William H. PritchardFebruary 8, 2010 - 10:50am0 comments
Concerning E. M. Forster
Farrar, Straus and Giroux, $24, 192 pp.
Every few years I offer a course in English prose writers, almost all of them novelists, who did their work between 1900 and roughly 1950. E. M. Forster comes early in the term, flanked by Joseph Conrad, D. H. Lawrence, and Ford Madox Ford. Although Conrad and Ford have their admirers, the majority of the class, often not the best students, choose to write about Forster. His appeal may be based in part on the films made from the novels by Merchant-Ivory and David Lean; but I suspect it is closely tied to what students hear as an appealing narrative voice, willing, at times eager, to speak over the heads of the book’s characters and address readers directly in a way that, for all its old-fashioned ring, has charm and the promise of wisdom. Lawrence scares off many by his humorless prophetic insistence in The Rainbow; Conrad and Ford, in Under Western Eyes and The Good Soldier, present extreme difficulties in their original techniques. In Forster’s A Room with a View, by contrast, both style and content seem easy: a novel about the troubles of men and women who might pass for you and me a hundred years ago.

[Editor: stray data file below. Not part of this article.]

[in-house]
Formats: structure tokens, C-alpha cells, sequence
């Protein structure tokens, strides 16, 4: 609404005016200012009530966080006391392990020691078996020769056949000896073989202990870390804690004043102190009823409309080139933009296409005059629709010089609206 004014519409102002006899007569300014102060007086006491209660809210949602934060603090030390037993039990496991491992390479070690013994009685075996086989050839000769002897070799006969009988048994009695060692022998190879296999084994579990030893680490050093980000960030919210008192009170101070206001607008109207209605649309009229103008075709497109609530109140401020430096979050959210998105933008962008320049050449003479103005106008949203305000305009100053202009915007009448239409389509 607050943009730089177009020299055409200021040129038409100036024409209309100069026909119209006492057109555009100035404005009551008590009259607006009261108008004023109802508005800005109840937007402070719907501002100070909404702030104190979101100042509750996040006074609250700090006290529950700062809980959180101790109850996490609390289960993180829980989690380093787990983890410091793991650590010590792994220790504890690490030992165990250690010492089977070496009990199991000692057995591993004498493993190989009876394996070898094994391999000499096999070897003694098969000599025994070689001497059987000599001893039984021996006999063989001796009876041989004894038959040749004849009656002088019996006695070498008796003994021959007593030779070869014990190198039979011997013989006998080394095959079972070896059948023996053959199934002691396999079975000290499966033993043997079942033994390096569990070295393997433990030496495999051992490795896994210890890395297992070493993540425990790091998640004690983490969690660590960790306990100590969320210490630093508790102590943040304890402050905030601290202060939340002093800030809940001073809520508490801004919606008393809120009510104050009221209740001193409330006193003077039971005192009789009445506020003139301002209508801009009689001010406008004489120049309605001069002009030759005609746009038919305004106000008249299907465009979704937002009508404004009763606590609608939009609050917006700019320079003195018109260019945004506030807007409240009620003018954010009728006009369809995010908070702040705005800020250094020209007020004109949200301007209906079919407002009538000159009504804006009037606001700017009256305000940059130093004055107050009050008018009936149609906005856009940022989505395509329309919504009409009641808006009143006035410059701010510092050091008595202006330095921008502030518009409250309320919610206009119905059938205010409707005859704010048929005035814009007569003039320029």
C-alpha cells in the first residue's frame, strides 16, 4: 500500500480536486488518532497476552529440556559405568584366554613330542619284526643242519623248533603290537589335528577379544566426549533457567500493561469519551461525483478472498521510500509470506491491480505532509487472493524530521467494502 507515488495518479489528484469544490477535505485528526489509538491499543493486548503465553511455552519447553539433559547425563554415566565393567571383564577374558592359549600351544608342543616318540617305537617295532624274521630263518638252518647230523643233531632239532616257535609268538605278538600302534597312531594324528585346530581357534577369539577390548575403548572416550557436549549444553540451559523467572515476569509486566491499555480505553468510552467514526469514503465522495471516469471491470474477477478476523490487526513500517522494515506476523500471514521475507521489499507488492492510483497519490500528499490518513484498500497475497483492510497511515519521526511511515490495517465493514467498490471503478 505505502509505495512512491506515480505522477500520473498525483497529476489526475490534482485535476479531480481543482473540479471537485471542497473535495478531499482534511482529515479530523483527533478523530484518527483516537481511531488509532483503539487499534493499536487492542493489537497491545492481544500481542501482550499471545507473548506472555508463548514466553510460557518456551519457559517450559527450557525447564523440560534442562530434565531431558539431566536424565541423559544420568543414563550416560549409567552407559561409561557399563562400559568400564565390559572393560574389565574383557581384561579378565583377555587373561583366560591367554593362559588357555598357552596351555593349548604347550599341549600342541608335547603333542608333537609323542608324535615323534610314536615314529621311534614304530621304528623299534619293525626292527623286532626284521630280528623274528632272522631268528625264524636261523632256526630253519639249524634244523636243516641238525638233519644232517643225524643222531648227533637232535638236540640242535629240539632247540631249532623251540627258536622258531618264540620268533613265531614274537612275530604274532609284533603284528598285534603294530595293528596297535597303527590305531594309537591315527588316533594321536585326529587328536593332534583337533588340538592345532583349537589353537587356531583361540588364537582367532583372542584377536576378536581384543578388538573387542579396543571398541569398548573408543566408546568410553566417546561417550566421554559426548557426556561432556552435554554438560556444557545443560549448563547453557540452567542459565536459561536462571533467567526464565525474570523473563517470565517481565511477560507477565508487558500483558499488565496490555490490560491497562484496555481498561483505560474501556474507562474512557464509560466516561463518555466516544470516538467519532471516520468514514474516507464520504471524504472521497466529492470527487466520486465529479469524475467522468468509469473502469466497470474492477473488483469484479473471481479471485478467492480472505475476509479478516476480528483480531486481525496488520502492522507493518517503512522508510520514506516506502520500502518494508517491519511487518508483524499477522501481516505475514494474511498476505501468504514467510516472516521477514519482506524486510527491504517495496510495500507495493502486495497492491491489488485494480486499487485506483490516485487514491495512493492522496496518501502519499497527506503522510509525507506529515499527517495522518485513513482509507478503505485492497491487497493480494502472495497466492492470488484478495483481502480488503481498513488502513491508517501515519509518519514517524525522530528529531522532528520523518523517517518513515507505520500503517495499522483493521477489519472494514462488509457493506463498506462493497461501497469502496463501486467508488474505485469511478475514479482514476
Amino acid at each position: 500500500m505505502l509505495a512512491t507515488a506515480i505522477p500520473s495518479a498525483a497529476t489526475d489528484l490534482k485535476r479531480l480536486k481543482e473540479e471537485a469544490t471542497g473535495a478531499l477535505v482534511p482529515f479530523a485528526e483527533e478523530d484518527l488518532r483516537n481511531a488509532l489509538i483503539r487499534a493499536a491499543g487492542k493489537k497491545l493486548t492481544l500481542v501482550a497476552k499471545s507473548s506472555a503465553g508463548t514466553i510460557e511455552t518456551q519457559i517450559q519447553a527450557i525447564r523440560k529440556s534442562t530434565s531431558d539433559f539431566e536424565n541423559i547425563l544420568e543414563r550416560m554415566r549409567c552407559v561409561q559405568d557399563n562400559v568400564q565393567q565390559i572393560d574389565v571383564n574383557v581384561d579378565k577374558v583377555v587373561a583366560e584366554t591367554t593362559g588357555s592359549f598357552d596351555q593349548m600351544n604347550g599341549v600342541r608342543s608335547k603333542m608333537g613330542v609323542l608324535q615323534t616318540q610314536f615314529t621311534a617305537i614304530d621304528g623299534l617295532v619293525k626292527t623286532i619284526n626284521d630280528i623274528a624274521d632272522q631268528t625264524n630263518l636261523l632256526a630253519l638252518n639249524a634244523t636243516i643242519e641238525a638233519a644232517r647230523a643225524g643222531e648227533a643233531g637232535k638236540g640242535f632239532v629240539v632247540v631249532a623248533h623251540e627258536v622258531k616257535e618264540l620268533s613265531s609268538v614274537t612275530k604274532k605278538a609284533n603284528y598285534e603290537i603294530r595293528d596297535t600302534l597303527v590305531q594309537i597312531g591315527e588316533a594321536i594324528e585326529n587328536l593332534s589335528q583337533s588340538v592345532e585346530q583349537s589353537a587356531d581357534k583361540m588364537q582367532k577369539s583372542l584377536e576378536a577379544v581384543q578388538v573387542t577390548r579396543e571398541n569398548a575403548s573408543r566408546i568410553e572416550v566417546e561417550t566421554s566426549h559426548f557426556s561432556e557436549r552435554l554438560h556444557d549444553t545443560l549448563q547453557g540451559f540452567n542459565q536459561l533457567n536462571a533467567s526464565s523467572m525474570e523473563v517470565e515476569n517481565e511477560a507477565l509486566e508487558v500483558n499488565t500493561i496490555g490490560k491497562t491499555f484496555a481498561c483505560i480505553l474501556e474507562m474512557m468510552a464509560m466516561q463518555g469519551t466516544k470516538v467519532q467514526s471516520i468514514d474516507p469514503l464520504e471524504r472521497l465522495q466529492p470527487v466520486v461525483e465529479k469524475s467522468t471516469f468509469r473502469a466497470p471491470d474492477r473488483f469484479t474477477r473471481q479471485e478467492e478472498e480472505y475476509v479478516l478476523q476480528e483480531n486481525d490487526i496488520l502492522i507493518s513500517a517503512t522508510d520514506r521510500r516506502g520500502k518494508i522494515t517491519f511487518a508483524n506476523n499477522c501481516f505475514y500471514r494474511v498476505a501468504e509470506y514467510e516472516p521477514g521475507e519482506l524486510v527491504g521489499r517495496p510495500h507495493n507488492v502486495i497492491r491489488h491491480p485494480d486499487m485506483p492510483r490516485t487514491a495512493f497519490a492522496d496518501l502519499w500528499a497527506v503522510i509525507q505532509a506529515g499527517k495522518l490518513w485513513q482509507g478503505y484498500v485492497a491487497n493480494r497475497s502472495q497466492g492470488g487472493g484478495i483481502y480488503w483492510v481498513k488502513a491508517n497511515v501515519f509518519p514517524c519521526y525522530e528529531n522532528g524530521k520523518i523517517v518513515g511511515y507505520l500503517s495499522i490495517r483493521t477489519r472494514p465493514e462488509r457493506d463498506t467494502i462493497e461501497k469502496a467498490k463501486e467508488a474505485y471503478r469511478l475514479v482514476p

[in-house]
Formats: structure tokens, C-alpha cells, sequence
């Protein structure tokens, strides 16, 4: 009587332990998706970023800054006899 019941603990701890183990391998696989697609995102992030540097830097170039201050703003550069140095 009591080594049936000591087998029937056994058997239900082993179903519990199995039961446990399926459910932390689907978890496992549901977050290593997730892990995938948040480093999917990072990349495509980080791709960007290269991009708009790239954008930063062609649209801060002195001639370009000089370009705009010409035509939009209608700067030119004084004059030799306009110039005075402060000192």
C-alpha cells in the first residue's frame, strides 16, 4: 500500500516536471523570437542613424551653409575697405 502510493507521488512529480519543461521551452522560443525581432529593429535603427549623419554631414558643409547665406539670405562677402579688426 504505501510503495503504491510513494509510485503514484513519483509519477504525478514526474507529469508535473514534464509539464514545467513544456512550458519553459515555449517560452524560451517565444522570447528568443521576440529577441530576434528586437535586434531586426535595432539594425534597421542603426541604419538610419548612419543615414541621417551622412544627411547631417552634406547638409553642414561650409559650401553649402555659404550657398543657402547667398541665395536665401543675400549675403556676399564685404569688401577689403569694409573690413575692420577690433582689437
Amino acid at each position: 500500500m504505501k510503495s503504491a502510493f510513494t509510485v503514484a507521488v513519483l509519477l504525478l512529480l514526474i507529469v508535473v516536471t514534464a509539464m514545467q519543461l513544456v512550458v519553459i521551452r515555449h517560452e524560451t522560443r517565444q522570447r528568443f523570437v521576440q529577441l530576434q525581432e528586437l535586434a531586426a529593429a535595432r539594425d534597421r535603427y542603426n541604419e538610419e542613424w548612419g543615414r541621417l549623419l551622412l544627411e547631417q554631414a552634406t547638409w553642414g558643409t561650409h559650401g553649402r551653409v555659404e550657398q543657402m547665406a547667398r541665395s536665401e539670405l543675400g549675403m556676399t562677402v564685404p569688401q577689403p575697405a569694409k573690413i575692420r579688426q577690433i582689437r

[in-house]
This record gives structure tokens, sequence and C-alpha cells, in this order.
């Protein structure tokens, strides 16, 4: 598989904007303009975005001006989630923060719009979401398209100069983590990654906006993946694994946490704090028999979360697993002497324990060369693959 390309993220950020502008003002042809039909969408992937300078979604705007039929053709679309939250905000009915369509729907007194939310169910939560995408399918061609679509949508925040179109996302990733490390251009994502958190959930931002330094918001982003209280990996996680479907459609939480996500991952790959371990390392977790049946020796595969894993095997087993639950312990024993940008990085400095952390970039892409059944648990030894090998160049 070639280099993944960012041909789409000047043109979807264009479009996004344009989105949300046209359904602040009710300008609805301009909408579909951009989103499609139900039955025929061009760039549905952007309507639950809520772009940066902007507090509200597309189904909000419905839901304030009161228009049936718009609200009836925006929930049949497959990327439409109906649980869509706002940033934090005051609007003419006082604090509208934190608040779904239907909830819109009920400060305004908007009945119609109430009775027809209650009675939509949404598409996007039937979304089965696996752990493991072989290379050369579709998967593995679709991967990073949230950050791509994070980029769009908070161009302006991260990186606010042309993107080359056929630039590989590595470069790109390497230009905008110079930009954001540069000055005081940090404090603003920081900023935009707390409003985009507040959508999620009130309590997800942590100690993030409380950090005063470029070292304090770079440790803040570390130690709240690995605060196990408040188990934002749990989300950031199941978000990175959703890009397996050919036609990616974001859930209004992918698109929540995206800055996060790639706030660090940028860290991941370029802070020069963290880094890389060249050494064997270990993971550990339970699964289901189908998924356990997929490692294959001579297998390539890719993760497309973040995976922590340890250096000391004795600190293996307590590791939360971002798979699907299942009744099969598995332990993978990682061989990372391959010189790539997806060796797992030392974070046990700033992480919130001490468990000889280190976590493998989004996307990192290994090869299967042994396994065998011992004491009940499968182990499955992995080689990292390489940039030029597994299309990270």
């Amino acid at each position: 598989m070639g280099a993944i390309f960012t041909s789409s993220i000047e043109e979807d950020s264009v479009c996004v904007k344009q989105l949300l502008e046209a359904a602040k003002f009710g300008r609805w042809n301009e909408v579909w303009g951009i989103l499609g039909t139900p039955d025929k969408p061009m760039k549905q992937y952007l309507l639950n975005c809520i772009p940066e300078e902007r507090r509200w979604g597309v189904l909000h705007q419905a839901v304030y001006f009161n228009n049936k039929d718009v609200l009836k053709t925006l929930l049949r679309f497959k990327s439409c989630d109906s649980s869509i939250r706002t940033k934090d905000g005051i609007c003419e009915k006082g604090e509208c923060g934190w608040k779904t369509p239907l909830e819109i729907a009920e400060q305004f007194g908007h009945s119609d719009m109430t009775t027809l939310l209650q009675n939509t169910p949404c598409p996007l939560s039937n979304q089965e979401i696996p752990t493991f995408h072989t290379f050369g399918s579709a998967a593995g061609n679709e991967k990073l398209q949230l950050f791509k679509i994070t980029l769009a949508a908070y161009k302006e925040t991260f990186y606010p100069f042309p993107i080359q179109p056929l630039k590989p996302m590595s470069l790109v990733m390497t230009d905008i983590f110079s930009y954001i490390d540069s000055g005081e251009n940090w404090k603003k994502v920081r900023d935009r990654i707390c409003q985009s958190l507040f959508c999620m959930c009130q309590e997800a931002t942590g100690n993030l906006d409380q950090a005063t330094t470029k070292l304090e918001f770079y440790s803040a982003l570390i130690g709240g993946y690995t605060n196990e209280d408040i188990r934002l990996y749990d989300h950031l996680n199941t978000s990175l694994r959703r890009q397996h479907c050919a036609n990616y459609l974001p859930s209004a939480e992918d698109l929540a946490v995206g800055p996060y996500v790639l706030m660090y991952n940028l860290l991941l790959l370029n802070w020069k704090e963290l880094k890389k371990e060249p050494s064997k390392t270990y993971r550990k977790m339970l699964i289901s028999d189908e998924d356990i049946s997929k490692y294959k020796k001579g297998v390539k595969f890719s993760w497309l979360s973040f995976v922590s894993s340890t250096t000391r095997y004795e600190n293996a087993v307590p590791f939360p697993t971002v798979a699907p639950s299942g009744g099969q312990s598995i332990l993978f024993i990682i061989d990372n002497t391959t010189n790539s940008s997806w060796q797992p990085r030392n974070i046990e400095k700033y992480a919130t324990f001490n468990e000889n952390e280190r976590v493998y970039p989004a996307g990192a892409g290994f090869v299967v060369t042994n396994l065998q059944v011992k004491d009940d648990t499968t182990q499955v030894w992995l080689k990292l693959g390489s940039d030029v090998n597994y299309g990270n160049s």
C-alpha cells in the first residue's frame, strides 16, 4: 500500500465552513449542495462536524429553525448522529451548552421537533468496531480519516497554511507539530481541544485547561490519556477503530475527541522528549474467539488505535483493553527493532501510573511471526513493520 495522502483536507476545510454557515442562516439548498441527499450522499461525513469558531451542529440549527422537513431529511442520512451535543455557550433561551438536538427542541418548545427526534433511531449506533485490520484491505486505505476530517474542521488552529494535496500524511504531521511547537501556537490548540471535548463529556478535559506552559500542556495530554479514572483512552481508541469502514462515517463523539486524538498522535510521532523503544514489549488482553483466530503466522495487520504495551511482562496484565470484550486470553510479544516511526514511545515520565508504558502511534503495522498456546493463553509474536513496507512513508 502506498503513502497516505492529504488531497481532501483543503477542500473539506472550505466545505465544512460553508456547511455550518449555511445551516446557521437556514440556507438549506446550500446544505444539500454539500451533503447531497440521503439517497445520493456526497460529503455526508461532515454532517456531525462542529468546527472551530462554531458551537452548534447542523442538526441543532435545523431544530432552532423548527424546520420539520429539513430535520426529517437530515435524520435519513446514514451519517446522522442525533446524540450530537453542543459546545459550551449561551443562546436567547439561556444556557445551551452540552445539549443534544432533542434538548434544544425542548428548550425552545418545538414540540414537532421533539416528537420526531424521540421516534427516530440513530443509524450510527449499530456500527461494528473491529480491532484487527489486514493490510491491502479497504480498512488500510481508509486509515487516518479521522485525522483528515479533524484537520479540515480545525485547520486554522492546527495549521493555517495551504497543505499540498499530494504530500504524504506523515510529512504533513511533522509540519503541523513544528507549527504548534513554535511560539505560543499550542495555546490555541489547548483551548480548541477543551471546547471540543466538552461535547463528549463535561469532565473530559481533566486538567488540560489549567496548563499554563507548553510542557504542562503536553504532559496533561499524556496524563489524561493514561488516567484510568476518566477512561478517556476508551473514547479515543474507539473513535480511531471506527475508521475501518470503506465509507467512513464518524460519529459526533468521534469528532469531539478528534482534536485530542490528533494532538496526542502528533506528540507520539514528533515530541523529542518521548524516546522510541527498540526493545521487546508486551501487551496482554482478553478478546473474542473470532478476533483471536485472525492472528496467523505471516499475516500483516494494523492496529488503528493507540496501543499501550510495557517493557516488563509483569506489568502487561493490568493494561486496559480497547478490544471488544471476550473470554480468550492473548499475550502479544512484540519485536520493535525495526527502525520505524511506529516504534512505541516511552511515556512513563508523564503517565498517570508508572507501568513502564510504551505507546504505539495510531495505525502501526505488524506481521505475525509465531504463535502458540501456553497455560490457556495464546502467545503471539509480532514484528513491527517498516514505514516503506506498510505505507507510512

Forster’s continuing relevance for younger readers, as well as their teacher, was only part of the reason I welcomed Frank Kermode’s short but trenchant book “concerning” him. Since the first of Kermode’s books, Romantic Image, appeared in 1959, I have read him on poets from Spenser and Milton to Yeats and Wallace...